Benjamin Franklin Papers

To Benjamin Franklin from Edward Nairne, 14 August 1783

From Edward Nairne

ALS: American Philosophical Society

London Augt. 14th. 1783

Dear Sir

Mr Sikes of Paris has been so obliging as to undertake the care of delivering a Book to you. It is directions for using my Patent Electrical Machine which I hope before this you have received safe.6 There are some experiments in the Philosophical part, which I hope will give you pleasure, as they tend to confirm your Theory of Electricity. If it were necessary to add any thing more to your account of the similitude of Lightning & Electricity, I think the experiment which I have published in the Phil. Trans. Vol: 70 for the year 1780 of the Effect of Electricity in shortning of wire,7 & likewise the same effect, which I have since observed produced by Lightning, which will be published in the next Phil: Trans:8 is another confirmation.

I have lately met with a circumstance of the effects of Lightning, which I never heard of before. My Authority is part of a letter from the Duke of Marlborough to Professor Hornsby of Oxford9 who is now at Ramsgate for his Health, where he read it to me. A Gentleman told the Duke that in the Storm of Lightening which happened lately in Oxfordshire he had several of his Sheep killed under a Tree, I think it was thirteen, & that when they come to examine them, they found that every one of them had the Balls of their eyes forced out.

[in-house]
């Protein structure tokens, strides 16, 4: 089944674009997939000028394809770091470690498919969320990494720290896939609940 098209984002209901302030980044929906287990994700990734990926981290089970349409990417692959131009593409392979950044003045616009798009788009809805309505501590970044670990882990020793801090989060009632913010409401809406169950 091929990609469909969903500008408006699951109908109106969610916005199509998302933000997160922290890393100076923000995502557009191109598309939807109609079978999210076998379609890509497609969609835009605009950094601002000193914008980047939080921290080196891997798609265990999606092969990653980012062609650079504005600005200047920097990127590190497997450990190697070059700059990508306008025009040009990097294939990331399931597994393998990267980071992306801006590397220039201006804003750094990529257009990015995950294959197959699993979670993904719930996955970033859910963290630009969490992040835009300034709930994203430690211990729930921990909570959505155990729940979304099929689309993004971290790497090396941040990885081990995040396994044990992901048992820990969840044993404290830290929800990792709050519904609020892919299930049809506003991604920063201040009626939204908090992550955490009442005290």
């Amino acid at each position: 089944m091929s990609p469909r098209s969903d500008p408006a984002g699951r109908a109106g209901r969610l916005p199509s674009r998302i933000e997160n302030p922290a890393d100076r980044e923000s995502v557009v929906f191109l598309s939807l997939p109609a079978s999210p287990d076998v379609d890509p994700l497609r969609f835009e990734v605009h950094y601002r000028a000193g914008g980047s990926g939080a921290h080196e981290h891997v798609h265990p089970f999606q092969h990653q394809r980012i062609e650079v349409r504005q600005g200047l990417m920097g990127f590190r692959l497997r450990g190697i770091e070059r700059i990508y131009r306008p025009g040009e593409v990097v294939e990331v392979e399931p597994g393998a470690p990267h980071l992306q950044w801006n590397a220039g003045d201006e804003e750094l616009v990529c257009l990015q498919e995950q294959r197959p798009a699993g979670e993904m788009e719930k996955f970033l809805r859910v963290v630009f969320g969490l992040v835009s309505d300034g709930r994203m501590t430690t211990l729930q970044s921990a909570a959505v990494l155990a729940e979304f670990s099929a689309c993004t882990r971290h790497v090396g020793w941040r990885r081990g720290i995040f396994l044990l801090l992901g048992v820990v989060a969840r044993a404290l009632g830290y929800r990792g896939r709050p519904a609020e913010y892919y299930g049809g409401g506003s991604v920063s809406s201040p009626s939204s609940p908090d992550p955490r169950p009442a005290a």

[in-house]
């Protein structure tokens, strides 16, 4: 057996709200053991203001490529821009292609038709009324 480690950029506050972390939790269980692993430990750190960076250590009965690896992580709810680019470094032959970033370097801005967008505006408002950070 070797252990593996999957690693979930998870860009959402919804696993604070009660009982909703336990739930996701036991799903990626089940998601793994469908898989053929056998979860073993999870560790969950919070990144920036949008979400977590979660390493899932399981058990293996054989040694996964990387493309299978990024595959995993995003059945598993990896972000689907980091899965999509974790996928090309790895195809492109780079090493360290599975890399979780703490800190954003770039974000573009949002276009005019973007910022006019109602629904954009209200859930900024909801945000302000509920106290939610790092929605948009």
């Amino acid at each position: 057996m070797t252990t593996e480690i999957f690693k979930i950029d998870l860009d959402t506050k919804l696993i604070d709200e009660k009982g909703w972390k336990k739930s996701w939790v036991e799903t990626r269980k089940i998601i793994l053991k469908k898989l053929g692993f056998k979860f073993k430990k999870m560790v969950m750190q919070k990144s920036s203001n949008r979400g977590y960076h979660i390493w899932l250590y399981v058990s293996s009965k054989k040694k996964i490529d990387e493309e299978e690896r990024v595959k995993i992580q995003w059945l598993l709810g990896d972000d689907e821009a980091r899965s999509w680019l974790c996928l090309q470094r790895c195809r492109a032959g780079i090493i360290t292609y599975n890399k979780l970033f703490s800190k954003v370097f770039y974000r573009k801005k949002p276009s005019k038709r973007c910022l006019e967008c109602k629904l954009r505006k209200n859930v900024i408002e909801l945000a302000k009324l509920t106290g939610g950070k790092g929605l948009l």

I know your time is much taken up, otherwise I should esteem it greatly if you would favor with a line Your much obliged Hble Servt.

Edwd: Nairne

Addressed: Pour Son Excellence / Monsr. Le Docteur Franklin / a Passy / pres / Paris.

[Note numbering follows the Franklin Papers source.]

6Nairne had recently published The Description and Use of Nairne’s Patent Electrical Machine: with the Addition of Some Philosophical Experiments and Medical Observations (London, 1783). A MS version of the description accompanied the machine, which was sent by Benjamin Vaughan in June; see the annotation of Dessin to BF, June 15. Nairne had probably engaged Sykes, the English optician and dealer of scientific instruments in Paris (XXVIII, 430–1n), to market the new electrical machine in France.

7Edward Nairne, “An Account of the Effect of Electricity in Shortening Wires,” Phil. Trans., LXX (1780), 334–7.

8Edward Nairne, “A Letter from Mr. Edward Nairne, F.R.S. to Sir Joseph Banks, Bart. P.R.S. Containing an Account of Wire Being Shortened by Lightning,” Phil. Trans., LXXIII (1783), 223–5. It was read to the Royal Society on Feb. 3.

9The duke, who had long been interested in electricity, had invited BF to witness experiments in 1765: XII, 96. Thomas Hornsby (XVI, 196n), who had held a professorship in astronomy since 1763, was by this time also a professor of natural philosophy and the Radcliffe Librarian. ODNB.

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